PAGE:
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  • Cash holdings and CEO risk incentive compensation: Effect of CEO risk aversion

    Harry Feng a Ramesh P. Rao b

    a Department of Finance, Spears School of Business, Oklahoma State University, Stillwater, OK 74078. Ph: 405.744.1385. Email: [email protected]

    b Department of Finance, Spears School of Business, Oklahoma State University, Stillwater, OK 74078. Ph: 405.744.1385. Email: [email protected]

  • Cash holdings and CEO risk incentive compensation: Effect of CEO risk aversion

    Abstract

    We examine the risk incentive effect (vega) on firm cash holdings and how this relationship is

    moderated by managerial risk aversion. We focus on zero or negative debt ratio firms in order

    to minimize the possibility that the risk incentive effect on cash is driven by bondholder-

    shareholder conflicts as suggested by Liu and Mauer (2011). We find that vega is positively

    related to cash holdings and that this relationship is enhanced for firms with greater managerial

    risk aversion. We conclude that managers appropriately respond to risk incentives by taking on

    riskier projects but increase cash holdings to reduce their undiversified risk to the firm as a

    consequence of greater risk incentive compensation.

  • Cash holdings and CEO risk incentive compensation: Effect of CEO risk aversion

    I. Introduction

    Recently, Liu and Mauer (2011) examine CEO compensation risk-incentive effects (vega)

    on firm cash holdings and valuation. They document a positive correlation between cash

    holdings and vega, consistent with the costly contracting and costly external finance

    hypotheses they propose but inconsistent with the shareholder alignment hypothesis. The

    latter hypothesis, espoused by Jensen and Meckling (1976), suggests that firms use equity-

    based compensation to incent risk averse managers to take more risky and profitable projects

    to benefit shareholders. This would imply lower cash holdings. The costly contracting

    hypothesis stems from shareholder-bondholder conflict implications of risk incentive effects of

    compensation. To the extent that risk incentives lead to aggressive investments and decisions

    that favor shareholders (over bondholders), bondholders may insist on mitigating their position

    via contractual provisions such as enhanced liquidity. The costly external finance hypothesis is

    based on the assumption that risk incentives increase the cost of external finance when the

    need for such finance arises, leading managers to hedge future financing needs by holding extra

    cash. While both the costly contracting and costly external finance hypotheses are supported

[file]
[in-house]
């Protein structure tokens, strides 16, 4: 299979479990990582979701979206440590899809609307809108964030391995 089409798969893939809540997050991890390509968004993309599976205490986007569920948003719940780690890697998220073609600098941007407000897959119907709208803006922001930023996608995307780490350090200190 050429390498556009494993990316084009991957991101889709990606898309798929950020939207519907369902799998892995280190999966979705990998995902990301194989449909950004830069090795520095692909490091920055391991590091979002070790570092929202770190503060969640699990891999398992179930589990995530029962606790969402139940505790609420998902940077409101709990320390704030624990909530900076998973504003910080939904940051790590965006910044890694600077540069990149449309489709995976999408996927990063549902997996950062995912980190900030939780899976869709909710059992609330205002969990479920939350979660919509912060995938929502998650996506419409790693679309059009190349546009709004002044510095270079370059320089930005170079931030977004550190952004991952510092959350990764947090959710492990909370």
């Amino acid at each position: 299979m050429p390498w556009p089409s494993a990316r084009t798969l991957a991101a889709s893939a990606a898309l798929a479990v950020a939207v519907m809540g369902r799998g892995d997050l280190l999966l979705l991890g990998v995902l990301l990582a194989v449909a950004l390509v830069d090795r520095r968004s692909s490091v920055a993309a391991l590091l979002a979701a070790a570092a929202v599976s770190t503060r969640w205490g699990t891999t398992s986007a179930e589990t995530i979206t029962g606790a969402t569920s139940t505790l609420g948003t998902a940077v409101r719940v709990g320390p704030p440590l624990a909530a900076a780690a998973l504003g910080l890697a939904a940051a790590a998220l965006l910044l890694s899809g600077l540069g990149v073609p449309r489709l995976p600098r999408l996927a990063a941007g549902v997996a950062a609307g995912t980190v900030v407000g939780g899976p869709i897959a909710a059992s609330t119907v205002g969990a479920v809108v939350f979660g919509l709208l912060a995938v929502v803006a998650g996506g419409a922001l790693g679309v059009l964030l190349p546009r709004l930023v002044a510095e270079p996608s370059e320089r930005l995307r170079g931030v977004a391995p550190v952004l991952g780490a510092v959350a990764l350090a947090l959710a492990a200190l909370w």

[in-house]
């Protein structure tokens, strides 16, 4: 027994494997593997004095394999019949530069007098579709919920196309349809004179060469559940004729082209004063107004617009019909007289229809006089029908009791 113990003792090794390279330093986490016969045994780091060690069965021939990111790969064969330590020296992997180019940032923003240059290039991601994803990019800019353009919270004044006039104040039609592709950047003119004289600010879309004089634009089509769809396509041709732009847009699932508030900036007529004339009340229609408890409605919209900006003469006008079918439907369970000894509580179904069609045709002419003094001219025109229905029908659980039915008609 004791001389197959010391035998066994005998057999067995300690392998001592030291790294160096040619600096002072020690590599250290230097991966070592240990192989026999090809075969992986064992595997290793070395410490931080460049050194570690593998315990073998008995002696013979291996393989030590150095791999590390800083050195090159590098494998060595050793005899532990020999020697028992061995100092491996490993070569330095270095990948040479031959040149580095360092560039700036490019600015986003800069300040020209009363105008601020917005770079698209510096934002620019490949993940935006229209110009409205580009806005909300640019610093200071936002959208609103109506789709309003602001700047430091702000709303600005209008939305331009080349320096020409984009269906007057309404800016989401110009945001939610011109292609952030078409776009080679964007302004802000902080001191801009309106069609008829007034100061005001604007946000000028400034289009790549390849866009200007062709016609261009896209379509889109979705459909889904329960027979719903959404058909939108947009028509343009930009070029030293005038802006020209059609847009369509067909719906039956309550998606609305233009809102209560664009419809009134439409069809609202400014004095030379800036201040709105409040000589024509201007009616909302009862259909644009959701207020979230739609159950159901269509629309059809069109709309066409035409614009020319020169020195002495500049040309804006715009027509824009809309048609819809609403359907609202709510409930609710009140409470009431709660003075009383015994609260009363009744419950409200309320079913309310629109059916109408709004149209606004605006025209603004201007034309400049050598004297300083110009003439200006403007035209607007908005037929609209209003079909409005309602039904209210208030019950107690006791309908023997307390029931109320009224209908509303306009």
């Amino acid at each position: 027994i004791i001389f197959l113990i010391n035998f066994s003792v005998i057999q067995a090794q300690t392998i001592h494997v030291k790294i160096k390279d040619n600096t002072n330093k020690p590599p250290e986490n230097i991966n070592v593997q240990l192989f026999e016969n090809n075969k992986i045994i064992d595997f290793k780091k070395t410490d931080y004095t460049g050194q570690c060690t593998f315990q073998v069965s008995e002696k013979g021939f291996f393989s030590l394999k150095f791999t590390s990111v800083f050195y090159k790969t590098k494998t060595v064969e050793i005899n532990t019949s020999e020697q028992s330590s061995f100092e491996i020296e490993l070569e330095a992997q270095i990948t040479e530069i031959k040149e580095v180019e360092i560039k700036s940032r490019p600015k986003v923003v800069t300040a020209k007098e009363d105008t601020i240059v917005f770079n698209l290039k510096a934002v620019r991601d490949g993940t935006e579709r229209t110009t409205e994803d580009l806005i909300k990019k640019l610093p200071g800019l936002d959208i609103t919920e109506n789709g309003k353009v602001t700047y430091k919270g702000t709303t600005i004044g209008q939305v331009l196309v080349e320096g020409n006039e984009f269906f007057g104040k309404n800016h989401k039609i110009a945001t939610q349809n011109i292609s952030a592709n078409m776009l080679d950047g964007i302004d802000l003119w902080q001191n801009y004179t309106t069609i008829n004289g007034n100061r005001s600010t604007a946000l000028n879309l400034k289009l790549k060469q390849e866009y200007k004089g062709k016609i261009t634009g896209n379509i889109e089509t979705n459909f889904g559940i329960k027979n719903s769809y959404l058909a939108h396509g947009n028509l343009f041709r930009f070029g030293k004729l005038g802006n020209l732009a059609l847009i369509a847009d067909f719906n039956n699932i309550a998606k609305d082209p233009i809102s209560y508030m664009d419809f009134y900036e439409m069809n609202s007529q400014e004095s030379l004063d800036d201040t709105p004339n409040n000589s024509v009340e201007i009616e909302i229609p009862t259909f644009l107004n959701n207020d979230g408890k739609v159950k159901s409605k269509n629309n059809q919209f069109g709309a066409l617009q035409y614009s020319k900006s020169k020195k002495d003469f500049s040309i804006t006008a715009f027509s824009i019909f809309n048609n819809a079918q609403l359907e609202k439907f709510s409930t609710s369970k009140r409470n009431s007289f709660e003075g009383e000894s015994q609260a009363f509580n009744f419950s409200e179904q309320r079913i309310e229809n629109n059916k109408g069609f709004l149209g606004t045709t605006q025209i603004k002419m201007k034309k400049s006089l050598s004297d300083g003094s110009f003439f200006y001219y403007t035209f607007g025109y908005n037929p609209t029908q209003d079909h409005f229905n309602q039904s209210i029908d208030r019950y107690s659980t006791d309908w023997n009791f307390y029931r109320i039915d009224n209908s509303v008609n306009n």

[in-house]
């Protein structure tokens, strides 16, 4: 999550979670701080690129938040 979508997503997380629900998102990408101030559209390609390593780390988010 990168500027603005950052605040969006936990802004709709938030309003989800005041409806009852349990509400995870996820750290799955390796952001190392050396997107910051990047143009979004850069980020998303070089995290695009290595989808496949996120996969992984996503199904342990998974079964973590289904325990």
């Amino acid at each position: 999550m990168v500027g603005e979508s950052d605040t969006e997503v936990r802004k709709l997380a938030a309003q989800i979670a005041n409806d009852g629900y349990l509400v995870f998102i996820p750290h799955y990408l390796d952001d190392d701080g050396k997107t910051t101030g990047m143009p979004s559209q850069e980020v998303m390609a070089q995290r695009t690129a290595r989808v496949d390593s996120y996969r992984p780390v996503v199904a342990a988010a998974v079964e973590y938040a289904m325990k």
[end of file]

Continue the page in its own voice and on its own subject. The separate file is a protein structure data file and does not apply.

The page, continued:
by the positive relation between cash holdings and vega documented in Liu and Mauer, the

    authors conduct further tests using cash valuation as the dependent variable, which favors

    costly contracting as the most likely explanation for the positive effect of vega on corporate

    liquidity.

    We suggest and provide evidence for an alternate hypothesis to explain the positive

    vega-cash holdings relationship not considered by Liu and Mauer (2011). We propose that

  • managers for their own personal risk reasons may mitigate the risk incentive effects of their

    compensation by increasing firm cash holdings. That is, managers appropriately respond to the

    risk-incentive effects of their compensation by undertaking riskier investments but attempt to

    mitigate some of the personal risk by increasing liquidity. We expect such behavior to be

    especially evident for managers that are more likely to be risk averse and for firms with

    characteristics where this risk aversion will be particularly pertinent. We hypothesize that older

    CEOs and CEOs with higher stakes in the firm are likely to be more risk averse and prone to

    offset the risk incentive effects of option compensation by increasing firm liquidity. We also

    expect CEOs to offset the risk incentive effects of option compensation with greater liquidity for

    firms that are smaller, have greater R&D investments, and firms with greater earnings volatility.

    We test these relationships in a regression framework with cash holdings as the dependent

    variable and vega, interaction of vega with the risk-aversion proxies mentioned above, and a

    number of controls as the independent variables. We test the above using a sample of firms

    with zero or negative net debt to ensure that our results are not confounded by the costly

    contracting and costly external finance explanations detailed in Liu and Mauer (2011).